Here's the recruiting analysis of the offense that we published yesterday: Offense Recruiting Analysis
DEFENSIVE END (1 Ride)
UCLA is young at defensive end, with currently only one player that is a junior or older. So, by the 2005 season, they'll still be fairly stocked, with six defensive ends currently on the roster still on it by then.
In 2005, Kyle Morgan, the JC transfer, will be a senior and probably a starter. Fighting for that other starting position will be Kevin Harbour, who would be a junior, Bruce Davis, a sophomore, Justin Hickman, a junior, and current incoming freshman Brigham Harwell, who could be either a sophomore or a redshirt freshman. There is also converted offensive lineman/fullback Nikola Dragovic, but it'd be surprising if he developed into a significant contributor. So, there's good depth for the next couple of years, with five players you'd have to think will make up a solid two-deep.
But there are some questions. Morgan, Davis, Hickman and Harwell have yet to play a down for UCLA. Harbour is just as much unproven, and will be coming off ACL surgery. So, even though there are good numbers for the next couple of years, it's still uncertain how good those numbers are.
So, UCLA is in the market for more insurance. One elite defensive end would really fit the bill. Because they have good numbers at defensive end, and a general shortage of scholarships, UCLA has been very selective about the scholarship offers that have gone out to recruits.
Four junior recruits have received offers: Will Powers from San Mateo (Calif.) Serra: Clinton Snyder from Spring Valley (Calif.) Monte Vista; Averell Spicer from Rancho Cucamonga (Calif.) High and Nick Reed from Mission Viejo (Calif.) High. All are considered either very good to elite talents. The Bruins are thought to have the best chance with Spicer and Snyder. Now, if two of these guys wanted to come to UCLA, they would undoubtedly take them. Our omniscient Charles Brown from Pomona (Calif.) Diamond Ranch, who we've mentioned with the tight ends as well as the offensive tackles, also garners a mention here, since there is a possibility he could end up a defensive end.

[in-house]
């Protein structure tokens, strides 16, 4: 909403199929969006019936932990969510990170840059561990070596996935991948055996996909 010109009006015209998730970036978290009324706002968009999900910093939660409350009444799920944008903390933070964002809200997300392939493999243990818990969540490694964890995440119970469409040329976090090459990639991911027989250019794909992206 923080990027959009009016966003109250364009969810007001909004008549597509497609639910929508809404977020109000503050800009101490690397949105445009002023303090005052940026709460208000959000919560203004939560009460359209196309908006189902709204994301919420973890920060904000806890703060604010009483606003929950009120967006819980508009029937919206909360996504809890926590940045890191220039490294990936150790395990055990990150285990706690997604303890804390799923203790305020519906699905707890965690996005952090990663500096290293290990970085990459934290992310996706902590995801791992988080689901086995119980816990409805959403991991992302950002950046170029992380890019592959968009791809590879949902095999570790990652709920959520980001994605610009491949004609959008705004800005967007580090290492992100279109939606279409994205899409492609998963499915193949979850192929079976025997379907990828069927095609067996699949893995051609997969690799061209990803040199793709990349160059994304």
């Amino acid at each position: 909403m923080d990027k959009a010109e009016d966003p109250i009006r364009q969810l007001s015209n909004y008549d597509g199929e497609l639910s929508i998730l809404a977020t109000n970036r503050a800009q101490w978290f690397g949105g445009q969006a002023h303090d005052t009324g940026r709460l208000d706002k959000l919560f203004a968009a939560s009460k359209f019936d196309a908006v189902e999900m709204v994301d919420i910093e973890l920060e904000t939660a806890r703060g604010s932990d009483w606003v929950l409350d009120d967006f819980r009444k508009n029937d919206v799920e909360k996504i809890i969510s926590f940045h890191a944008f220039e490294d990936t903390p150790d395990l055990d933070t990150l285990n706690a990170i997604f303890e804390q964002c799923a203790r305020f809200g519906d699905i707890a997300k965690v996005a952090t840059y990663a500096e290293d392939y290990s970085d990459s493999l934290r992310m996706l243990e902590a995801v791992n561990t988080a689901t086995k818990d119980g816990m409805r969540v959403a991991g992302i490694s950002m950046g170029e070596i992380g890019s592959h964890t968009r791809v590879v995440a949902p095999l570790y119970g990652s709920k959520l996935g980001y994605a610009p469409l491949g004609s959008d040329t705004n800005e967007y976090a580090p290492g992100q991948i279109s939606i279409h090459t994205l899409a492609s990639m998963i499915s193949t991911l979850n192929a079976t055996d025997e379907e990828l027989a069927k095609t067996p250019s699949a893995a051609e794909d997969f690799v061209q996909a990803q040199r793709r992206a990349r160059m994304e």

DEFENSIVE TACKLE (1+ Rides)
UCLA has fairly deep numbers at defensive tackle, also, for the next couple of years.
Projecting to the 2005 season, C.J. Niusulu would be a senior and Kevin Brown a junior. Junior Lemau'u would be a junior, and if Thomas Patton returns he would more than likely be a junior. Noah Sutherland was moved to defensive end during spring, but it was only because the defensive end numbers for spring practice were thin. It's thought that he'll ultimately be a defensive tackle, and he'd be a sophomore in 2005.
So, again the question isn't about number of bodies, but even moreso at defensive tackle it's about talented bodies. After Niusulu, Brown and even Lemau'u, there are questions about who can play effectively at this level. But because of how many players they already have at the position, with the shortage of scholarships, UCLA just can't dedicate many scholarships to defensive tackle for 2005. UCLA took commitments from Lombard and Johnson and they believe they're good enough to warrant scholarships. If Lombard and/or Johnson can show in the next two years that they're up to the task of being potential starters, then UCLA's in very good shape. But if neither show that capability, even as soon as this fall, UCLA might be scrambling to find more scholarships for defensive tackles pretty quickly. Because talented defensive tackles, generally, after quarterback, are the most difficult to find among any position on the football field, especially, for some random reasons, those that have academics that can get them admitted to UCLA.
How many UCLA does take at tackle could depend on Patton. But if two elite prospects wanted to come, UCLA wouldn't turn them down.
At the top of the list is Rudy Odom from Mandeville (Calif.) Fountainebleu, and Matt Reynolds from Provo (Utah) Timpview. UCLA would probably have a tough time getting either. Russsell Tialavea from Oceanside (Calif.) High is considered worthy of offering but is going on his Mormon mission out of high school. There are a number of others on the cusp of potential offers, but for some it depends on academics and other considerations, or the coaches just need to be more convinced. Definitely one to watch is Fevaea'i Ahmu from San Diego (Calif.) Serra, who could be among the best in the west. Also, keep an eye on Brandon Sesay from Atlanta (Georg.) Douglass. Mike Iupati from Anaheim (Calif.) Western could be another.
LINEBACKER (2+ Rides)
It's the position on defense where UCLA definitely has some recruiting needs.
It's not that UCLA will have anyone graduating soon, which they won't. All three projected starters this year – Spencer Havner, Justin London and Wesley Walker – will be juniors. And they'll be intact as the probable three starters for 2006.